The Francis Crick Institute
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The effect of spike mutations on SARS-CoV-2 neutralization.

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journal contribution
posted on 2021-03-31, 11:54 authored by Chloe Rees-Spear, Luke Muir, Sarah A Griffith, Judith Heaney, Yoann Aldon, Jonne L Snitselaar, Peter Thomas, Carl Graham, Jeffrey Seow, Nayung Lee, Annachiara Rosa, Chloe Roustan, Catherine F Houlihan, Rogier W Sanders, Ravindra K Gupta, Peter Cherepanov, Hans J Stauss, Eleni Nastouli, SAFER Investigators, Katie J Doores, Marit J van Gils, Laura E McCoy
Multiple severe acute respiratory syndrome coronavirus 2 (SARS-CoV-2) vaccines show protective efficacy, which is most likely mediated by neutralizing antibodies recognizing the viral entry protein, spike. Because new SARS-CoV-2 variants are emerging rapidly, as exemplified by the B.1.1.7, B.1.351, and P.1 lineages, it is critical to understand whether antibody responses induced by infection with the original SARS-CoV-2 virus or current vaccines remain effective. In this study, we evaluate neutralization of a series of mutated spike pseudotypes based on divergence from SARS-CoV and then compare neutralization of the B.1.1.7 spike pseudotype and individual mutations. Spike-specific monoclonal antibody neutralization is reduced dramatically; in contrast, polyclonal antibodies from individuals infected in early 2020 remain active against most mutated spike pseudotypes, but potency is reduced in a minority of samples. This work highlights that changes in SARS-CoV-2 spike can alter neutralization sensitivity and underlines the need for effective real-time monitoring of emerging mutations and their effect on vaccine efficacy.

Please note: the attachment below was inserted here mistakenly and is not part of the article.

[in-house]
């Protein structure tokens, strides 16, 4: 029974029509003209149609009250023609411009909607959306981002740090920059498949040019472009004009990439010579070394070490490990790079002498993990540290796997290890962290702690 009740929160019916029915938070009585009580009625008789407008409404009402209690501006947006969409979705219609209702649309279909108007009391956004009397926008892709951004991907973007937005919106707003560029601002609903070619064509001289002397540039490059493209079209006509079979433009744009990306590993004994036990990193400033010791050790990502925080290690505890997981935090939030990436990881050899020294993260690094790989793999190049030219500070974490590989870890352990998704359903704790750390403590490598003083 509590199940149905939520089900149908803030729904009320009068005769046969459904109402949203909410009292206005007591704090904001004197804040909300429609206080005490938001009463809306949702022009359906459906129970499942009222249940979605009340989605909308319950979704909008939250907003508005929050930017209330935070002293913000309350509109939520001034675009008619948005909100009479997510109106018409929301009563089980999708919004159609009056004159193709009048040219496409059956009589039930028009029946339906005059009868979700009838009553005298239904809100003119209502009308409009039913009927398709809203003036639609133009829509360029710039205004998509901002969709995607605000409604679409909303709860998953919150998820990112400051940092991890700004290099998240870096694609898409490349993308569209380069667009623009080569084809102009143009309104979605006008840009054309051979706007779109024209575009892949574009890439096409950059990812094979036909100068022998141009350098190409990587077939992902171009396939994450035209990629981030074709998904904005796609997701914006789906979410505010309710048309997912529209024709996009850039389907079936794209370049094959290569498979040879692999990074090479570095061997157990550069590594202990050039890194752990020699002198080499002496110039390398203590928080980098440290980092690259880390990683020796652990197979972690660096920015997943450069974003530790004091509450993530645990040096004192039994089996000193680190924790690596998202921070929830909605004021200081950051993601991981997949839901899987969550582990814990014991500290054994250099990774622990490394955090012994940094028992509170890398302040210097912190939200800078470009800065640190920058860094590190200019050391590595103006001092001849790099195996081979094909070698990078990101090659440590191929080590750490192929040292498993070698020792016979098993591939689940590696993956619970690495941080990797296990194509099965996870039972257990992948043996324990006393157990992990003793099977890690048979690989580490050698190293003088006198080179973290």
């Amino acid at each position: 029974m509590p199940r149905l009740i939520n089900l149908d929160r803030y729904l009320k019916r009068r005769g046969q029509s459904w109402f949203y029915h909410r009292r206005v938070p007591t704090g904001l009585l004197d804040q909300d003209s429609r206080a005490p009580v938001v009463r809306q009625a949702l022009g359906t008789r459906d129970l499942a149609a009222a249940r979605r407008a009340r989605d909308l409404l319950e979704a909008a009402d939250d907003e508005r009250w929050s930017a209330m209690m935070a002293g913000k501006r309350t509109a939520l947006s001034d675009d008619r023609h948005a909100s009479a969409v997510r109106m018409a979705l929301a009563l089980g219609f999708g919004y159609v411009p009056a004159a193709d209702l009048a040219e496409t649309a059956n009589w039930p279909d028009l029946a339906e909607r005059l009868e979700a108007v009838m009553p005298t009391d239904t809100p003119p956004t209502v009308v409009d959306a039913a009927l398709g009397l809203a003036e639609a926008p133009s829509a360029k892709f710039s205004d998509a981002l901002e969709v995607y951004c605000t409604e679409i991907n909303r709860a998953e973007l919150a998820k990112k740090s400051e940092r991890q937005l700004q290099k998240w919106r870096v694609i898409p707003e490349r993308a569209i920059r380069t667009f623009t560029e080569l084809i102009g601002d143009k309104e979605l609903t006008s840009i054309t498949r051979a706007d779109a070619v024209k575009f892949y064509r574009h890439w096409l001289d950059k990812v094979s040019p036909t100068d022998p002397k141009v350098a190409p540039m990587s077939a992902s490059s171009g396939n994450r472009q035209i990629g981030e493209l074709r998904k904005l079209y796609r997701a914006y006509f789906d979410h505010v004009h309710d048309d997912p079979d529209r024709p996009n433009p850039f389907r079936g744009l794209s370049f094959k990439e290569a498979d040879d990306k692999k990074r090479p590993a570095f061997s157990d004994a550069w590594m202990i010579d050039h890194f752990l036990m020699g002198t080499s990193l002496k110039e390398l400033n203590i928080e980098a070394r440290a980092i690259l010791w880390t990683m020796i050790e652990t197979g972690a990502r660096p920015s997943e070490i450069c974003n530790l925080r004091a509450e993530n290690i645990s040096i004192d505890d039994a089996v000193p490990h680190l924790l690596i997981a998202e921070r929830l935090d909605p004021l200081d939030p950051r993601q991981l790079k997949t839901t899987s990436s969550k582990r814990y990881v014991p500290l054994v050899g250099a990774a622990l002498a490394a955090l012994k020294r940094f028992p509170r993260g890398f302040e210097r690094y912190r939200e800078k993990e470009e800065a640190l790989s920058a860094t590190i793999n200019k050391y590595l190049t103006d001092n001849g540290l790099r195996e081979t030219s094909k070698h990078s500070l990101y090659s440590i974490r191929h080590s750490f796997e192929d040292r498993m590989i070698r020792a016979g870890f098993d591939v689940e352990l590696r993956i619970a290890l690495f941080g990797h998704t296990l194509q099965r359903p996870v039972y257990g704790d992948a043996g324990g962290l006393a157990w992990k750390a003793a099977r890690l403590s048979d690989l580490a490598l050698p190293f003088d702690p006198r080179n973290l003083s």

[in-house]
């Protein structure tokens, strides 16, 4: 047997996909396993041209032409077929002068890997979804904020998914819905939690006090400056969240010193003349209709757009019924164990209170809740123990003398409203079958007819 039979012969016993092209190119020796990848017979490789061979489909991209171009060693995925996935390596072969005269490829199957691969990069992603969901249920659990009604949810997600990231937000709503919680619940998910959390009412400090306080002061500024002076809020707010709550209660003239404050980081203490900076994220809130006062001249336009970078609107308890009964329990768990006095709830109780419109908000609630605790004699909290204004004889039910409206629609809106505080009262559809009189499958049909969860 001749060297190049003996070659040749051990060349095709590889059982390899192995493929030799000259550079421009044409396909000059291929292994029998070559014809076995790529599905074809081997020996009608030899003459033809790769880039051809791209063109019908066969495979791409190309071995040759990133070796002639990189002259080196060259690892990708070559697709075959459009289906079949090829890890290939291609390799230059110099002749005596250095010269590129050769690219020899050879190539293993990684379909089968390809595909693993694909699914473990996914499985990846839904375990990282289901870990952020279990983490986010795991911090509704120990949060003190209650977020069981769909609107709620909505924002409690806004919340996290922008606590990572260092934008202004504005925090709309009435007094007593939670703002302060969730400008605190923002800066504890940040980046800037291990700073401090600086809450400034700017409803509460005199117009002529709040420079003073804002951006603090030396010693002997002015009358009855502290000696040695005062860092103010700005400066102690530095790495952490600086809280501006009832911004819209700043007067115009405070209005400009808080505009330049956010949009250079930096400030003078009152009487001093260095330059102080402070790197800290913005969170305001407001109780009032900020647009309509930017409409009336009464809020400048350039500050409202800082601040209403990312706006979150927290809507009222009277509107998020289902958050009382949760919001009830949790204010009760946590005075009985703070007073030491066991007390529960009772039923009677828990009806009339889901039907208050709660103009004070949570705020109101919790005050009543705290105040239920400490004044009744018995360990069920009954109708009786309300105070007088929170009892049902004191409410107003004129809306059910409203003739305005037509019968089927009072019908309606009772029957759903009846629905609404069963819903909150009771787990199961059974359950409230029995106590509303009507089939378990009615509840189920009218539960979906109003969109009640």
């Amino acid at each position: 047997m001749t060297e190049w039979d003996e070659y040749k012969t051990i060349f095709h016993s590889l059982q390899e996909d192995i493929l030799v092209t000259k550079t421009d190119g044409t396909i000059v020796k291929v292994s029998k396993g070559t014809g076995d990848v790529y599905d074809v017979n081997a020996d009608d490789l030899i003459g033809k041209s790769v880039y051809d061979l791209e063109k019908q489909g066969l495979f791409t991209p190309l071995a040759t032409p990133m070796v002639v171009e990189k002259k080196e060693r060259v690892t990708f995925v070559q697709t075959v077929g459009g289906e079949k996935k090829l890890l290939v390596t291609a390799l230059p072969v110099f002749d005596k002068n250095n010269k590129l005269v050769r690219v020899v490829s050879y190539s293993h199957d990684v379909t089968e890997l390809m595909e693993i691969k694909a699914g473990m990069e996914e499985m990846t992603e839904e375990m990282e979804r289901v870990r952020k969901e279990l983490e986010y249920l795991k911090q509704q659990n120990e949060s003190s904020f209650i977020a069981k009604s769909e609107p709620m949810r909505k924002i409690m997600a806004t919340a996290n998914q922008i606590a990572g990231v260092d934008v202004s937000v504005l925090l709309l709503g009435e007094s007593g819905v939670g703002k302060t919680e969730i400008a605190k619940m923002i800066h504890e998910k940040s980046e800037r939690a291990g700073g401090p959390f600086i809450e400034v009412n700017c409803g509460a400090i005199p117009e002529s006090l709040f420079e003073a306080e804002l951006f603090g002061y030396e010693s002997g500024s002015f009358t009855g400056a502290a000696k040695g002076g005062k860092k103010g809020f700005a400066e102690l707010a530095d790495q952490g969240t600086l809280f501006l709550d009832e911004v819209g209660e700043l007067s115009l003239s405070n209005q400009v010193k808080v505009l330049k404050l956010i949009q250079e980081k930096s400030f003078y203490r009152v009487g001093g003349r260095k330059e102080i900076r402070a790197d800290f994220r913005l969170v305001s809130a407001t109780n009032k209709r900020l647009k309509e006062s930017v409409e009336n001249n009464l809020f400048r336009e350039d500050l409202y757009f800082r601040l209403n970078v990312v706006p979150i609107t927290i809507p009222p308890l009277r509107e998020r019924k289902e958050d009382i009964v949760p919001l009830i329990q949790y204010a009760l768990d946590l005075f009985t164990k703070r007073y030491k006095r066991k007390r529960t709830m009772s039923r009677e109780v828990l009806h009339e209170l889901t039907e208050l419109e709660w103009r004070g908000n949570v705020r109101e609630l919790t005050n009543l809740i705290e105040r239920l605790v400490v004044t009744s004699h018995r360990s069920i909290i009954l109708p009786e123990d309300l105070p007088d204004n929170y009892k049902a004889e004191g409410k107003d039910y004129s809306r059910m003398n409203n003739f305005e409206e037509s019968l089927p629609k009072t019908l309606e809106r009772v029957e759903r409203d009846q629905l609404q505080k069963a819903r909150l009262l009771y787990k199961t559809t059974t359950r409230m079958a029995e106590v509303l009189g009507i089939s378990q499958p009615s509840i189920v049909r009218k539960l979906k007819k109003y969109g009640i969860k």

Crick (Grant ID: 10015, Grant title: STP Structural Biology) Crick (Grant ID: 10061, Grant title: Cherepanov FC001061)